provide an excellent carrying space for essential V8 spares you need to carry if travelling long distances in a classic car - choke cable, accelerator cable, distributor points, condensers, light bulbs, fuel pump, alternator, first aid kit for example. The amount of extra carrying space is quite incredible and vital in a two-seat car. Now that the RAC and AA mobile patrols no longer carry points and condensers or similar consumables in their vans, carrying your own spares has become even more important.

Another modification is also possible if you have made this 12 volt battery modification in the nearside battery box - you can relocate your petrol pump to a higher position away from the road dirt in the wheel arch if you have had problems in this respect. The fuel pump is relocated below an intermediate panel. The space above that panel can be made into a lined battery box in which tools and spares can be stored.

Sequel from Gordon Hesketh-Jones (May 02).
My battery recently died suddenly and totally and would barely light up the ignition light! Fortunately this happened after I had re-loaded our luggage into the car outside the hotel near Dover. So after the RAC had jump started the engine, I was able to drive to ATS at Folkstone for a new unit and we were able to catch the next Eurotunnel shuttle. Obviously the sudden and catastrophic failure was irritating at the time but at least the failure happened in the UK and not half-way up an Alpine pass! There had been no warning of the impending failure - no slowness in the starter for example - but at least I had had four years and 50 to 60,000 miles of use from the battery so I can't complain.

Footnote: Gordon had recently done the Lands End to John o' Groats event and was on his way to another rally in Sicily when the battery failure occurred at Dover. He mentions that "in Sicily I met Walter Kallenburg who send his regards. Walter has the ex-Malcolm Beer racing V8, now at 4.2litres, but was in Sicily in his TF1500. I also met Gerhard Meyer who used to own a USA export version of the MGBGTV8 for ten years - apparently seven were shipped to the USA but were never taken off the boat as the importers decided they wanted Triumph Stags instead! Some people have no taste at all. The seven V8s returned to the UK and Gerhard's car was loaned to someone for use on an RAC rally, where it did a "straight-on at a tree" on the first stage. That car plus another new but crashed V8 were bought by an Abingdon employee who advertised the pair in Motor Sport. Gerhard bought his and after 18 months collected a virtually new and totally rebuilt rubber bumpered V8 with a complete photographic record of the rebuild. After ten years, the German government put a horrendous tax on non-catalysed large engine capacity cars so Gerhard sold it and bought an MGA MkII instead. Two years later the German government took the tax off classic cars so Gerhard was very frustrated!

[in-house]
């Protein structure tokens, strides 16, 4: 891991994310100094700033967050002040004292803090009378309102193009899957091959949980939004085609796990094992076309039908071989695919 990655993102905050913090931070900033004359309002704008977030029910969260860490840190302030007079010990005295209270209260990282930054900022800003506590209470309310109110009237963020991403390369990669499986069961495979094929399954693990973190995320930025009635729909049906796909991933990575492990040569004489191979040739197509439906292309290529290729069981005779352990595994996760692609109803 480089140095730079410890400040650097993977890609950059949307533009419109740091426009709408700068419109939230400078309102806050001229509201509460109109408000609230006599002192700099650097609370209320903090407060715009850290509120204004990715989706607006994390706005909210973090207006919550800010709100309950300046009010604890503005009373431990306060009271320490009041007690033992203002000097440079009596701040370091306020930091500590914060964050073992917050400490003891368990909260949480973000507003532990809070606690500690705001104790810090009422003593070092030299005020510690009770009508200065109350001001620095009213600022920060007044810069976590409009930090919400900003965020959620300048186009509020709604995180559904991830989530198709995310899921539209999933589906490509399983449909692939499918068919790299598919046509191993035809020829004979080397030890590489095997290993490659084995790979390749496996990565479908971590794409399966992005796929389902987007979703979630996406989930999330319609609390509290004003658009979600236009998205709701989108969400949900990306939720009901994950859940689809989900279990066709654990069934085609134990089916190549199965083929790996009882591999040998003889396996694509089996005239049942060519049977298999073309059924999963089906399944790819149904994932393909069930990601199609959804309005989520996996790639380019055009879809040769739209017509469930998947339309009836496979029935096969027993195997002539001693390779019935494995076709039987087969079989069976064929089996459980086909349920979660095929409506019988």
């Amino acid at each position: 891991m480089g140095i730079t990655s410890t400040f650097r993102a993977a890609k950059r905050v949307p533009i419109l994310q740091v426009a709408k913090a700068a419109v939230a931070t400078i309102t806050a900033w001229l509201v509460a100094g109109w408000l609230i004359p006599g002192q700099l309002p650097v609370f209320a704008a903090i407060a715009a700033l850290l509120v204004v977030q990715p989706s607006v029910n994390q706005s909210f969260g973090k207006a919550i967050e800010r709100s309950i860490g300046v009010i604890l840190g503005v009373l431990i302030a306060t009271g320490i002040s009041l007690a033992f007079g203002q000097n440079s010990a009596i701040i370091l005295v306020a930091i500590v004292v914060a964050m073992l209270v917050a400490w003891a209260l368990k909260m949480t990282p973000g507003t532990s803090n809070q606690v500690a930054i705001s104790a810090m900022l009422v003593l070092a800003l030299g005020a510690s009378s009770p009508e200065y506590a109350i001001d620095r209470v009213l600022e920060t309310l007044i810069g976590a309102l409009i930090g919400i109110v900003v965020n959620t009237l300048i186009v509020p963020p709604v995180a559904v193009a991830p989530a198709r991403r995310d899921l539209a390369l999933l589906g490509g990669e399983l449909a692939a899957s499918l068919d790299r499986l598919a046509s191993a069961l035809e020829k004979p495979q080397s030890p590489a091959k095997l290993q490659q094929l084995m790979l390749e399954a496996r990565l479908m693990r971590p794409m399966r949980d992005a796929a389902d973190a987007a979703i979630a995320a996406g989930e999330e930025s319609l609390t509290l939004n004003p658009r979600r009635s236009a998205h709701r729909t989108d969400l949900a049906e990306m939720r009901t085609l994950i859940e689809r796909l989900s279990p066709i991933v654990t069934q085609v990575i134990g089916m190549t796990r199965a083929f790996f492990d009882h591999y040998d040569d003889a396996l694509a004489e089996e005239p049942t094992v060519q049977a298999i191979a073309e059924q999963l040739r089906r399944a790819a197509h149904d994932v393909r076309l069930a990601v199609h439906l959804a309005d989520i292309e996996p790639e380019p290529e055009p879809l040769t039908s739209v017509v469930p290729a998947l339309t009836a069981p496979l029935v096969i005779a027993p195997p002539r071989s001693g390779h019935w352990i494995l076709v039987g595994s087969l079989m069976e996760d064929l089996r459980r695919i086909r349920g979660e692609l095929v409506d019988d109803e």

Clarification of the current rating on car batteries Brian Moyse (RV8 BRG 1714) provided a useful clarification of the current ratings on car batteries - for example 480A. "The value given on the rating plate is the Cold Starting Performance or Cold Cranking Current which is defined as follows (courtesy of Varta Batteries at their very useful website) - cold cranking is the discharge current given by the manufacturer. It is emitted by a battery at a temperature of -18oC with a minimum voltage of Ui = 7.5 volt for a period of 10 seconds, according to the EN specifications - I can recommend a look at Varta's website where they have a Q&A section and a full glossary of terms related to all types of batteries including car batteries.
Use the offside battery compartment says Geoff Allen who provides a further useful sequel
"I have carried out a number of modifications to the batteries on chrome bumpered MGBs and V8s and have put the replacement 12 volt battery in the offside battery compartment. Then all you need do is make up a new earth lead, drill the body and bolt on that lead to make a good earth connection within the offside battery compartment. You can disregard the cable linking the two compartments which passes through the propshaft tunnel but it's not worth attempting to remove it. You can leave or remove the original earth lead in the nearside battery compartment."

Copyright reserved by the V8 Register